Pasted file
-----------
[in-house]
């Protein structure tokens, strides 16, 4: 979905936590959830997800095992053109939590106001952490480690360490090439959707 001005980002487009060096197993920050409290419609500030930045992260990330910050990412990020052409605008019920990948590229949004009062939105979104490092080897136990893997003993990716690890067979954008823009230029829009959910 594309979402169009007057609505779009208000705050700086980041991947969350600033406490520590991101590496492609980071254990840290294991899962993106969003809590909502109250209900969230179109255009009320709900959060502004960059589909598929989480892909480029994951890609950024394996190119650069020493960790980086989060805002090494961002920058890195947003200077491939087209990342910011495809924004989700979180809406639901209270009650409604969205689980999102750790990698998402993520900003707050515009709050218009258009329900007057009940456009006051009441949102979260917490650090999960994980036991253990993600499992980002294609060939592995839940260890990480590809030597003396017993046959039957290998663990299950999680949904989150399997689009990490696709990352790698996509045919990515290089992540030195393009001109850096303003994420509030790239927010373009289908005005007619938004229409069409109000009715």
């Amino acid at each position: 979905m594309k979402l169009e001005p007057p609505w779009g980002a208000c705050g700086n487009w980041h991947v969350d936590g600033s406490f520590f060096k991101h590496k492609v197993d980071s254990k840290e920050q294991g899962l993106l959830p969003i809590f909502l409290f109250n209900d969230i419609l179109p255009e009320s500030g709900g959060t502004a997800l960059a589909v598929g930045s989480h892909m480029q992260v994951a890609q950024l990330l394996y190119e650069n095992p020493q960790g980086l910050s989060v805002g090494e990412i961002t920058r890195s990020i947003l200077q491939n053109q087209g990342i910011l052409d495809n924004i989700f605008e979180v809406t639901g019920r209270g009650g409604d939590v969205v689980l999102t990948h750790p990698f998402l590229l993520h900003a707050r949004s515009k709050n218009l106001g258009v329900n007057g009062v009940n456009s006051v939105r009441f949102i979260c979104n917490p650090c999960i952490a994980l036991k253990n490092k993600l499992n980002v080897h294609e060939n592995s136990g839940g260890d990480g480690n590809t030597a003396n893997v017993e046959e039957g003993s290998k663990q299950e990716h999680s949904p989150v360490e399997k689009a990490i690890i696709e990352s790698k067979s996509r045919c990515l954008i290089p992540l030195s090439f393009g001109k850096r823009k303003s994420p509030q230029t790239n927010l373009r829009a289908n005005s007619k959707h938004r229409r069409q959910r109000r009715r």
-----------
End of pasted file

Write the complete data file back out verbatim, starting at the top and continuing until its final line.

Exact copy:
[in-house]
């Protein structure tokens, strides 16, 4: 979905936590959830997800095992053109939590106001952490480690360490090439959707 001005980002487009060096197993920050409290419609500030930045992260990330910050990412990020052409605008019920990948590229949004009062939105979104490092080897136990893997003993990716690890067979954008823009230029829009959910 594309979402169009007057609505779009208000705050700086980041991947969350600033406490520590991101590496492609980071254990840290294991899962993106969003809590909502109250209900969230179109255009009320709900959060502004960059589909598929989480892909480029994951890609950024394996190119650069020493960790980086989060805002090494961002920058890195947003200077491939087209990342910011495809924004989700979180809406639901209270009650409604969205689980999102750790990698998402993520900003707050515009709050218009258009329900007057009940456009006051009441949102979260917490650090999960994980036991253990993600499992980002294609060939592995839940260890990480590809030597003396017993046959039957290998663990299950999680949904989150399997689009990490696709990352790698996509045919990515290089992540030195393009001109850096303003994420509030790239927010373009289908005005007619938004229409069409109000009715």
């Amino acid at each position: 979905m594309k979402l169009e001005p007057p609505w779009g980002a208000c705050g700086n487009w980041h991947v969350d936590g600033s406490f520590f060096k991101h590496k492609v197993d980071s254990k840290e920050q294991g899962l993106l959830p969003i809590f909502l409290f109250n209900d969230i419609l179109p255009e009320s500030g709900g959060t502004a997800l960059a589909v598929g930045s989480h892909m480029q992260v994951a890609q950024l990330l394996y190119e650069n095992p020493q960790g980086l910050s989060v805002g090494e990412i961002t920058r890195s990020i947003l200077q491939n053109q087209g990342i910011l052409d495809n924004i989700f605008e979180v809406t639901g019920r209270g009650g409604d939590v969205v689980l999102t990948h750790p990698f998402l590229l993520h900003a707050r949004s515009k709050n218009l106001g258009v329900n007057g009062v009940n456009s006051v939105r009441f949102i979260c979104n917490p650090c999960i952490a994980l036991k253990n490092k993600l499992n980002v080897h294609e060939n592995s136990g839940g260890d990480g480690n590809t030597a003396n893997v017993e046959e039957g003993s290998k663990q299950e990716h999680s949904p989150v360490e399997k689009a990490i690890i696709e990352s790698k067979s996509r045919c990515l954008i290089p992540l030195s090439f393009g001109k850096r823009k303003s994420p509030q230029t790239n927010l373009r829009a289908n005005s007619k959707h938004r229409r069409q959910r109000r009715r």